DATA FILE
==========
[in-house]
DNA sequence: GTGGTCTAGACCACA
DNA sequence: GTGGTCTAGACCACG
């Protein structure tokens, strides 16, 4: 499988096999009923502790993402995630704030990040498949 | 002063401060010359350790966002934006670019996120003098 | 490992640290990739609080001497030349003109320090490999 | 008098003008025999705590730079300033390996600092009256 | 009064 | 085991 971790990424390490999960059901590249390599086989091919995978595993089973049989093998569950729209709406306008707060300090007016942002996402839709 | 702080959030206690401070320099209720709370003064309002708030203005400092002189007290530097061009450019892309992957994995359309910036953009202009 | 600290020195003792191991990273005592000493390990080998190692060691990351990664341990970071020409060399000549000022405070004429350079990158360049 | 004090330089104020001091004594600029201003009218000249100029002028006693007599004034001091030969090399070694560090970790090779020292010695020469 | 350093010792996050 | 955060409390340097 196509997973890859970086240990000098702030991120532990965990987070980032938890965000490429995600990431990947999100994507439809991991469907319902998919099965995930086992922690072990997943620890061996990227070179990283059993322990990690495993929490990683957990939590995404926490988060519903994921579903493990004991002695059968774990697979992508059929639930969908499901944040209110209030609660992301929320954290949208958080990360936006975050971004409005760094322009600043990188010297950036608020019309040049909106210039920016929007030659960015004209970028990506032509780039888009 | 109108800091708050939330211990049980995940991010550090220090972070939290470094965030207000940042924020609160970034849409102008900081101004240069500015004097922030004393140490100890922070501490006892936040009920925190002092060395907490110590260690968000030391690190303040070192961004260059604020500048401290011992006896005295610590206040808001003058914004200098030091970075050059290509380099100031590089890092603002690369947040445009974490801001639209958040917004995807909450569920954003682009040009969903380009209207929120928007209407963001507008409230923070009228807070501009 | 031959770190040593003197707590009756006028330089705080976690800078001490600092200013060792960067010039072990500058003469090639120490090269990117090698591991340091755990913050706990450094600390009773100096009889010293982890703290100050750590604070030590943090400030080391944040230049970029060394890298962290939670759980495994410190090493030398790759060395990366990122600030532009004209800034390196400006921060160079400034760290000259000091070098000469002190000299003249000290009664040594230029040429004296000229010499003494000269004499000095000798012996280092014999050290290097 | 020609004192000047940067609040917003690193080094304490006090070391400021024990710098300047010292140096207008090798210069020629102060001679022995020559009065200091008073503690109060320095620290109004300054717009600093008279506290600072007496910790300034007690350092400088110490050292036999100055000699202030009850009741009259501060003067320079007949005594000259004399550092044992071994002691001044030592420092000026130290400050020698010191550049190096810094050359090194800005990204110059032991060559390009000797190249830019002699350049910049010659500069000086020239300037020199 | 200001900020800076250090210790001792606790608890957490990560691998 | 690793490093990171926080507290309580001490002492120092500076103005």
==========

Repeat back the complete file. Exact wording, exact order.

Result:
[in-house]
DNA sequence: GTGGTCTAGACCACA
DNA sequence: GTGGTCTAGACCACG
């Protein structure tokens, strides 16, 4: 499988096999009923502790993402995630704030990040498949 | 002063401060010359350790966002934006670019996120003098 | 490992640290990739609080001497030349003109320090490999 | 008098003008025999705590730079300033390996600092009256 | 009064 | 085991 971790990424390490999960059901590249390599086989091919995978595993089973049989093998569950729209709406306008707060300090007016942002996402839709 | 702080959030206690401070320099209720709370003064309002708030203005400092002189007290530097061009450019892309992957994995359309910036953009202009 | 600290020195003792191991990273005592000493390990080998190692060691990351990664341990970071020409060399000549000022405070004429350079990158360049 | 004090330089104020001091004594600029201003009218000249100029002028006693007599004034001091030969090399070694560090970790090779020292010695020469 | 350093010792996050 | 955060409390340097 196509997973890859970086240990000098702030991120532990965990987070980032938890965000490429995600990431990947999100994507439809991991469907319902998919099965995930086992922690072990997943620890061996990227070179990283059993322990990690495993929490990683957990939590995404926490988060519903994921579903493990004991002695059968774990697979992508059929639930969908499901944040209110209030609660992301929320954290949208958080990360936006975050971004409005760094322009600043990188010297950036608020019309040049909106210039920016929007030659960015004209970028990506032509780039888009 | 109108800091708050939330211990049980995940991010550090220090972070939290470094965030207000940042924020609160970034849409102008900081101004240069500015004097922030004393140490100890922070501490006892936040009920925190002092060395907490110590260690968000030391690190303040070192961004260059604020500048401290011992006896005295610590206040808001003058914004200098030091970075050059290509380099100031590089890092603002690369947040445009974490801001639209958040917004995807909450569920954003682009040009969903380009209207929120928007209407963001507008409230923070009228807070501009 | 031959770190040593003197707590009756006028330089705080976690800078001490600092200013060792960067010039072990500058003469090639120490090269990117090698591991340091755990913050706990450094600390009773100096009889010293982890703290100050750590604070030590943090400030080391944040230049970029060394890298962290939670759980495994410190090493030398790759060395990366990122600030532009004209800034390196400006921060160079400034760290000259000091070098000469002190000299003249000290009664040594230029040429004296000229010499003494000269004499000095000798012996280092014999050290290097 | 020609004192000047940067609040917003690193080094304490006090070391400021024990710098300047010292140096207008090798210069020629102060001679022995020559009065200091008073503690109060320095620290109004300054717009600093008279506290600072007496910790300034007690350092400088110490050292036999100055000699202030009850009741009259501060003067320079007949005594000259004399550092044992071994002691001044030592420092000026130290400050020698010191550049190096810094050359090194800005990204110059032991060559390009000797190249830019002699350049910049010659500069000086020239300037020199 | 200001900020800076250090210790001792606790608890957490990560691998 | 690793490093990171926080507290309580001490002492120092500076103005």